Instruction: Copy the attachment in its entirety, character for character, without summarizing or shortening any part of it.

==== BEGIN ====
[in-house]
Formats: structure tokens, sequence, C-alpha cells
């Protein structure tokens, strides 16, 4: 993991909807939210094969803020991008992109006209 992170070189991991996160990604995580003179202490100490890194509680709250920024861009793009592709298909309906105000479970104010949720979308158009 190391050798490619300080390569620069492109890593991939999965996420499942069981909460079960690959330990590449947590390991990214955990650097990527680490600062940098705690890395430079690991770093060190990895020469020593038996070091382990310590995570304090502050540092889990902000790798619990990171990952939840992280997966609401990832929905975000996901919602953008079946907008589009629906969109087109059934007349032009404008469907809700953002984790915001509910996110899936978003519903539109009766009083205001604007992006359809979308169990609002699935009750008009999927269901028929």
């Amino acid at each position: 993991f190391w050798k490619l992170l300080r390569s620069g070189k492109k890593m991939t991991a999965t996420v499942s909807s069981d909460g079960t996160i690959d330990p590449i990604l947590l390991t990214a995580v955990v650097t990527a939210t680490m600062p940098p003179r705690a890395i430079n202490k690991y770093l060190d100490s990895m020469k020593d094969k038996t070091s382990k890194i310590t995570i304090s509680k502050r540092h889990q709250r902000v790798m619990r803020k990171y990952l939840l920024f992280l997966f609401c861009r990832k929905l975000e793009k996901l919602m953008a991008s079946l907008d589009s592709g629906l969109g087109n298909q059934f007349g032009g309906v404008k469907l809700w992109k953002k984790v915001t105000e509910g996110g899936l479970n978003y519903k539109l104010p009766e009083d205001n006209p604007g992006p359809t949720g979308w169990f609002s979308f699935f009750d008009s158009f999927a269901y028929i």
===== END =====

[in-house]
Formats: structure tokens, sequence, C-alpha cells
């Protein structure tokens, strides 16, 4: 993991909807939210094969803020991008992109006209 992170070189991991996160990604995580003179202490100490890194509680709250920024861009793009592709298909309906105000479970104010949720979308158009 190391050798490619300080390569620069492109890593991939999965996420499942069981909460079960690959330990590449947590390991990214955990650097990527680490600062940098705690890395430079690991770093060190990895020469020593038996070091382990310590995570304090502050540092889990902000790798619990990171990952939840992280997966609401990832929905975000996901919602953008079946907008589009629906969109087109059934007349032009404008469907809700953002984790915001509910996110899936978003519903539109009766009083205001604007992006359809979308169990609002699935009750008009999927269901028929």
């Amino acid at each position: 993991f190391w050798k490619l992170l300080r390569s620069g070189k492109k890593m991939t991991a999965t996420v499942s909807s069981d909460g079960t996160i690959d330990p590449i990604l947590l390991t990214a995580v955990v650097t990527a939210t680490m600062p940098p003179r705690a890395i430079n202490k690991y770093l060190d100490s990895m020469k020593d094969k038996t070091s382990k890194i310590t995570i304090s509680k502050r540092h889990q709250r902000v790798m619990r803020k990171y990952l939840l920024f992280l997966f609401c861009r990832k929905l975000e793009k996901l919602m953008a991008s079946l907008d589009s592709g629906l969109g087109n298909q059934f007349g032009g309906v404008k469907l809700w992109k953002k984790v915001t105000e509910g996110g899936l479970n978003y519903k539109l104010p009766e009083d205001n006209p604007g992006p359809t949720g979308w169990f609002s979308f699935f009750d008009s158009f999927a269901y028929i």